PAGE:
Entertainment Magazine

Stay Classy: Skaterdater

Posted on the 11 August 2011 by Cinefilles @cinefilles

Maybe you’ve never heard of it. Maybe you’ve always wanted to see it. Or maybe you’re just tired of the new. Whatever your reason, the classics are always worth a nod. In Stay Classy, we look some of the films that started it all and how they hold up today. So sit back while we reel through the past.
Stay Classy: SkaterdaterPhoto: boingboing.net
Year released: 1965
How it fared back then: Pretty well. The 16mm, 18-minute film was nominated for Best Short Subject at the Academy Awards. But it didn't take the Oscar home. However, at Cannes, writer and director Noel Black (who's since worked on One Life to Live, Kojak and The Twilight Zone) received both the Palme d'Or for Best Short Film and the Technical Grand Prize for it. Plus, it's also brought in a few from other international film festivals.
Why it's lasted: Mainly for nostalgic reasons. Although reviews and details on the film are scarce today, the few comments via Google search all reminisce about the film's original release. Case in point, one Boing Boing post reads: "I first saw this in 1967, when I was first grade, as the opening feature for a Saturday matinee in my Midwestern hometown. It's not exaggerating to say that this film influenced a lot of things in my life." Then, in 1971, Pyramid Media re-released the short (now available on DVD for the hefty price of $59, I might add). And then decades later, Google put up a black-and-white version for free.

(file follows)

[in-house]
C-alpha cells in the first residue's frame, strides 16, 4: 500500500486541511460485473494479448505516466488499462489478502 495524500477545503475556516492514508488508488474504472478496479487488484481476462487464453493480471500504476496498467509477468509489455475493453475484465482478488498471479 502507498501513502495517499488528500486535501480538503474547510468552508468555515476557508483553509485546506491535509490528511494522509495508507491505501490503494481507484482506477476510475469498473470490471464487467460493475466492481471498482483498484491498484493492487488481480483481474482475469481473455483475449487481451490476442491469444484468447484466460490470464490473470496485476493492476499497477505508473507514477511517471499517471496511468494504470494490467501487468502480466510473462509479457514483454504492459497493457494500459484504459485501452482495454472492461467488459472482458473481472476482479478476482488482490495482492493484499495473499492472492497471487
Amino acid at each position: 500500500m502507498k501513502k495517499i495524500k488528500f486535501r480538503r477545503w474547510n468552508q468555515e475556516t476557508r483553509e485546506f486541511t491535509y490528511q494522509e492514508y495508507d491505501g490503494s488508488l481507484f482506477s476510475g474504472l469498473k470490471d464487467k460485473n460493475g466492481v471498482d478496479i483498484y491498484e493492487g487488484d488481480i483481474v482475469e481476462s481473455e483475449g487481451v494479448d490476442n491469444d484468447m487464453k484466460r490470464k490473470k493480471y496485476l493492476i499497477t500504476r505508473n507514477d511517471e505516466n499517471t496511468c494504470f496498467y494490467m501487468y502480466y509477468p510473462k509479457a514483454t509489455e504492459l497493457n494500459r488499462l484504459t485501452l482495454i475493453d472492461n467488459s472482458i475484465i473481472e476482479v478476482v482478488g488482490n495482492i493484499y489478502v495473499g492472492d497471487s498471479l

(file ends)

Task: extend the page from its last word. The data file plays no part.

Classic moment: Our skater protagonist knocking a little blonde girl off her bike (twice). Ah, the sprouts of young love. (Plus, it's the crux of the whole film.)
Does it still hold up? For a small artsy crowd, I'd say so. (Though the surf rock soundtrack died so long ago.) But although the coming-of-age story is for the most part universal, this film probably wouldn't do well with the masses. Aside from the fact that the short film platform today is rather small, if you're not actually looking to try something different (i.e. skaters, minimal dialog and offbeat cinematography), you'd likely not find yourself watching it.

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